Midras uncleanness

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Woman in niddah state standing on elevator rug using her full body weight, thereby rendering the rug a "midras tmeiah" (unpure midras)

The term midras uncleanness (Hebrew: טומאת מדרס) or pressure uncleanness[1] is used for uncleanness transmitted by either an object or person in Judaism.

In terms of ritual purity in Judaism a midras (lit. "trampled on" object) is a Hebrew term used to denote an object that can be a carrier of ritual impurity. Common objects that could potentially become unclean, and become a such midras object, include a chair, sofa, mattress, and rug. Once a person becomes unclean, he or she is categorized as a "father of uncleanliness".

A niddah hut (Mergem Gogo) at the Jewish village of Ambober in northern Ethiopia, 1976. Beta Israeli women left their homes and stayed at the hut during menstruation, until they could immerse at the river and return home.

Hebrew Bible[edit]

The general concept of a midras, an object becoming a carrier for uncleanliness, is brought in the book of Leviticus, though the following verse does not employ the Hebrew term midras;

Anyone who touches his bed must wash their clothes and bathe with water, and they will be unclean till evening.

— Leviticus 15:5, NIV

Becoming unclean[edit]

According to Maimonides on Zavim 4:4, the midras object becomes unclean by a person who is a "father of uncleanliness" (such as a man with a seminal emission or a woman in the middle of menstruation) putting most of their body weight in one (or more) of five ways on the midras;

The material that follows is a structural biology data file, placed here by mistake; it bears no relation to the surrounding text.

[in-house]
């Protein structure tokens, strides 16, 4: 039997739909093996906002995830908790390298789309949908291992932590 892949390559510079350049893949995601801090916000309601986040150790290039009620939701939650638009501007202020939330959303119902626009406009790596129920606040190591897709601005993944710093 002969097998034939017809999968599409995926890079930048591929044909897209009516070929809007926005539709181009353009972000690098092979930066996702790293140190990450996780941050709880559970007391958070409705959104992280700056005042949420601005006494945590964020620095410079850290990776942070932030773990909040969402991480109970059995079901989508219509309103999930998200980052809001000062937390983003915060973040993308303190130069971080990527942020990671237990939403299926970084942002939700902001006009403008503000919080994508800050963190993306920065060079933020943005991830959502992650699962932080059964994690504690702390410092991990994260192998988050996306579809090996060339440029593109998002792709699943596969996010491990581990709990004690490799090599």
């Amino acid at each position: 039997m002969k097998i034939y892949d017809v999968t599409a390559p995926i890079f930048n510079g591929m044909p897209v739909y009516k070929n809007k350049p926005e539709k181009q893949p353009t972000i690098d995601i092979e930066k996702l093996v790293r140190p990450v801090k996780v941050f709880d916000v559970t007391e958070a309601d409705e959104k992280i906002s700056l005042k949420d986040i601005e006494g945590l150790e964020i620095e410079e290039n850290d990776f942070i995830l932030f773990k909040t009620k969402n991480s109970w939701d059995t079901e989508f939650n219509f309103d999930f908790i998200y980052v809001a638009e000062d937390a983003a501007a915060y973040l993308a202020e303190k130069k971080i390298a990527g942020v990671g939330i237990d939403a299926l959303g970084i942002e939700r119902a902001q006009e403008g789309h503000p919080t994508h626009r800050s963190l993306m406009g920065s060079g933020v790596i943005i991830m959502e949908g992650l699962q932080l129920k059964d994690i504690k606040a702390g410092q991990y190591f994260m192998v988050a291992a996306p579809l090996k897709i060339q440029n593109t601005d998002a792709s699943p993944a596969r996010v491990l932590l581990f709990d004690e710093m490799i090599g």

1. sitting on the midras like a chair
  2. lying on the midras like a rug
  3. leaning on the midras
  4. standing on the midras like a mat
  5. hanging from the midras

Transmitting uncleanliness[edit]

Once the midras becomes unclean, it transmits uncleanliness to clean persons or objects by one of seven ways;

  1. by touching the midras
  2. by carrying the midras
  3. by sitting on the midras
  4. by lying on the midras
  5. by leaning on the midras
  6. by standing on the midras
  7. by hanging from the midras

The person or object who becomes unclean via the midras is categorized as a Rishon L'Tumah.


The purification of the midras object is accomplished by immersing the object in a mikveh bath (before sunset), and the subsequent elapse of sunset.

Disqualified objects[edit]

Objects that are not subject to becoming unclean as midras include;

  1. Unformed plates of Terracotta,
  2. Any object or vessel of stone,
  3. Fabric or vessels made from fish (or any sea-life)
  4. Objects or vessels affixed to the ground


  1. ^ Jacob Neusner (2005). Is Scripture the origin of the Halakhah?. p. 141. The pertinent classification of uncleanness called Midras- or pressure-uncleanness pertains only to objects that ordinarily are used to bear weight or pressure, that is, beds and chairs and things analogous to them